An M.G. Locost Build

October 8, 2013

Test driving continues in the Locost, and we've managed to rack up a total of 24 miles so far. Our test track is still limited to about a four mile run from the house, but includes a few nice turns, some fast sweepers, and one elevation change, so the Locost is getting a pretty good workout. Unfortunately the tires continue to disappoint with their 6000 effective treadwear, but the car still handles beautifully and we're able to pull about .7 Gs in the banked turn on Bahama Reef, if no one's looking.

  Holes for windshield wipers sort of oval-shaped
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We finally installed our windshield wipers. This job turned out to be easier than we thought because of all the practice we got a few weeks ago working blindly under the scuttle to replace the ignition switch. The hardest part was drilling the holes for the gearboxes, because they're not round, and drills usually only make round holes. So we had to drill two 5/16" holes, then cut out the piece between the holes with a Dremel, and then contour the hole with a grinding bit in the Dremel until the wiper arm shaft would fit through at the proper angle.

We probably would've had some issues if we did this before we painted the scuttle. Because we were now doing this after the scuttle has been painted, and with the windshield in place, issues were guaranteed. We taped over the scuttle in an effort to protect it, but as it happens tape is no match for a skating Dremel. Which means we'll have to live with the paint scratches. They're not really too bad. The only other issue is the location of the wiper boxes, which isn't perfect but the wipers don't work anyway, so no harm, no foul.

Giant M.G. wiper arms were too long  
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We had to shorten the M.G. wiper arms to fit our tiny windscreen, which meant taking them apart, cutting the arms, drilling new holes in the arms, and riveting everything back together. The arms were originally held together with solid rivets, which we don't have so we used pop rivets. You can hardly tell. Hopefully they won't rust too badly. We also had to engineer some fittings for our tiny 7" wiper blades, which look more like squeegees than wiper blades, but might be able to clear water off the windscreen if they actually moved.

We ended up cutting two inches off of each arm, which we now know was about an inch too much because the wiper blades at the top of their stroke are about an inch short of the top of the windscreen. However, we're saved once again from this gaffe by the fact that the wipers don't work, and if they ever do work someday, we know where we can get cheap M.G. wiper arms. At least they look okay. We wire-brushed off the crusty old black paint and polished up the stainless steel as best we could, because we're never going to paint anything ever again.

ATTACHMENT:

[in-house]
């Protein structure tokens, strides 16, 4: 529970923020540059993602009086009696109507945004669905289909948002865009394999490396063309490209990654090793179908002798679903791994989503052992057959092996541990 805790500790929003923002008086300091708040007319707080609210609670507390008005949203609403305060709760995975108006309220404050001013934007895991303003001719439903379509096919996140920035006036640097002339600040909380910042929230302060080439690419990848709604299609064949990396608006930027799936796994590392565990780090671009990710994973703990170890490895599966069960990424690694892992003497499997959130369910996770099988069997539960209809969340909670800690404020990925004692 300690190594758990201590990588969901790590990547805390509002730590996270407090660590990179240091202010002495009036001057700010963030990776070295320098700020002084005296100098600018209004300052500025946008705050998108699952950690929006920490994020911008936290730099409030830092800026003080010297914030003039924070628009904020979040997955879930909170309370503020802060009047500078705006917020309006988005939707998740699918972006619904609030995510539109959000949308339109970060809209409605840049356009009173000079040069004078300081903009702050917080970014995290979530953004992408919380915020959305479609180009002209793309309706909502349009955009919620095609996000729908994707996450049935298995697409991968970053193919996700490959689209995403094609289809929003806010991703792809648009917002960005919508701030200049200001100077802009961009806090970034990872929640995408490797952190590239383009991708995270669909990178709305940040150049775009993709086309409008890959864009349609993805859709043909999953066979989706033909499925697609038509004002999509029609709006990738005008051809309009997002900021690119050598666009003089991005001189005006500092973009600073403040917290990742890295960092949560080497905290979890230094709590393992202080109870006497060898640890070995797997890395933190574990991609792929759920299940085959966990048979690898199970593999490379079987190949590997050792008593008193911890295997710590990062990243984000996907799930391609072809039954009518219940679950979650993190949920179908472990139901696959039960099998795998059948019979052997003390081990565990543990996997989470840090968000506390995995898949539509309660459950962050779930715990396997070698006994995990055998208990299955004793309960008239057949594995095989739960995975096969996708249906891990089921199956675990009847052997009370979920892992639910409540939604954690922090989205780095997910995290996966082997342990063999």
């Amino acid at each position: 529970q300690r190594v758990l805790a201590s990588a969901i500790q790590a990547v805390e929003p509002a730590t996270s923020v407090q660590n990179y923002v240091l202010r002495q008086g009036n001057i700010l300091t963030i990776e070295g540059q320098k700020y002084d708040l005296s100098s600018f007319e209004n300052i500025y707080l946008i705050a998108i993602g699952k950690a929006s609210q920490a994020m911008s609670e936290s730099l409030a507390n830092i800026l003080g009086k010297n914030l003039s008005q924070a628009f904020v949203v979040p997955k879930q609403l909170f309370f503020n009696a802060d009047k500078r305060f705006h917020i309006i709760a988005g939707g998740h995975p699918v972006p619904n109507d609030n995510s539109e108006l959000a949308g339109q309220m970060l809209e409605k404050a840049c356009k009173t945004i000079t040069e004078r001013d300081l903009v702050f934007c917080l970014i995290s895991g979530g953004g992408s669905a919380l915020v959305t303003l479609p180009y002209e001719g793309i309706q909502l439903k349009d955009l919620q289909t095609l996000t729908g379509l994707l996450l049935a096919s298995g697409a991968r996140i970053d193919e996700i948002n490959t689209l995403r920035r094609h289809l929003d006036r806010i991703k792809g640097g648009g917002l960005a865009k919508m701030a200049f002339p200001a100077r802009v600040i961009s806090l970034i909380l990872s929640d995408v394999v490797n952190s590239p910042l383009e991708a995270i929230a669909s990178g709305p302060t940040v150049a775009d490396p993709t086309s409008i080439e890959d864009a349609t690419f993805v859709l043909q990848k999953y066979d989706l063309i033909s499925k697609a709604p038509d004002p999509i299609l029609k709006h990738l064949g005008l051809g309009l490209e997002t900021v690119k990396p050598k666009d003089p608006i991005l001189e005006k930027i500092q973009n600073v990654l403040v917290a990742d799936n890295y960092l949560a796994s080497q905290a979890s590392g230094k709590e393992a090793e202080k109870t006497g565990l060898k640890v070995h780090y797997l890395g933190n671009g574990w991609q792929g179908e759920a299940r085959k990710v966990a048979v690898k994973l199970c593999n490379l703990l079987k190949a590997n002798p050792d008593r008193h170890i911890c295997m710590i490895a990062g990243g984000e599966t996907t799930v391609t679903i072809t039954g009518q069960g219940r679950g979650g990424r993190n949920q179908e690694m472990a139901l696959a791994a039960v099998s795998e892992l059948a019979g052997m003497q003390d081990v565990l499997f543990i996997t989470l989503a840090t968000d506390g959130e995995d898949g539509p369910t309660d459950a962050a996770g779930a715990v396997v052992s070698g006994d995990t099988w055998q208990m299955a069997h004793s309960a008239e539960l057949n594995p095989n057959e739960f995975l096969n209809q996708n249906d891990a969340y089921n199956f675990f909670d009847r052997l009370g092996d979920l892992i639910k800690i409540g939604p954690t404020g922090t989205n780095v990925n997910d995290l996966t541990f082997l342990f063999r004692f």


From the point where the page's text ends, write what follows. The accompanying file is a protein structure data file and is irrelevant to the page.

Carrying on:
Windshield wipers look like they might work
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As we all know by now, our M.G. Locost build was completed several days ago with the installation of our genuine Lucas L488 dual-filament turn signals. As such, installing the wipers was not part of the actual build, but technically only a modification. And really just a cosmetic change since the wipers are non-operational. In any case we've used up almost all of the hours on our much-abused project plan, and we're at the 100% mark if you round off to the nearest whole percent, which we're more than happy to do. And so that means we no longer have to account for our hours. Excellent.

In the meantime we're still finding things to do, even though the build is completely done. For example, the seat belts. We bought new seat belts for the Locost several months ago from the lowest bidder. They're DOT approved, so we're sure they'll work when something tries to throw us from the car, but they're rather basic and they weren't the handsomest set available. In an effort to spruce them up, we bought some M.G.-logo shoulder pads from Moss Motors for the princely sum of $40. Plus shipping.

Bargain Lotus seat belt pads  
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Approximately 15 seconds after we bought the Moss M.G. pads, we found Lotus pads for sale on eBay for only $7, and with free shipping from Hong Kong. So we bought those too. It turns out the Moss pads are plush and comfortable and look pretty nice, and are no doubt well worth the premium price. And as you might expect, the cheaper Lotus pads aren't nearly as plush. But the thing is, the Lotus pads look totally cool, and the M.G. pads not as much. So we're going with the Lotus pads, at least until someone tells us we can't.

We're also looking at a couple more cosmetic changes, like for instance rebuilding the clutch slave cylinder. Right now the clutch engages close to the floor, although you can pump it up so it's obviously taking on air. We've determined that the culprit is the slave cylinder, based partly on our extensive automotive experience, and partly on the hydraulic fluid dripping off the slave cylinder. So we'd like to fix it, and although you might think at first blush that this can't really be classified as a cosmetic change, keep in mind that fluid dripping off the slave cylinder doesn't look very good.

We were pretty busy last week hosting an all-Miatas track day at Thunderhill Raceway, which turned out to be quite a success, but it means that we didn't get much of a chance to start the registration process on the Locost. Or any chance. Fortunately we're on vacation this week, so we hope things will start moving along quickly from here.


Our Locost
Our Build Plan
Building a Locost
Build Summary
Workshop Manual
Construction Manual
Non-Locost Stuff

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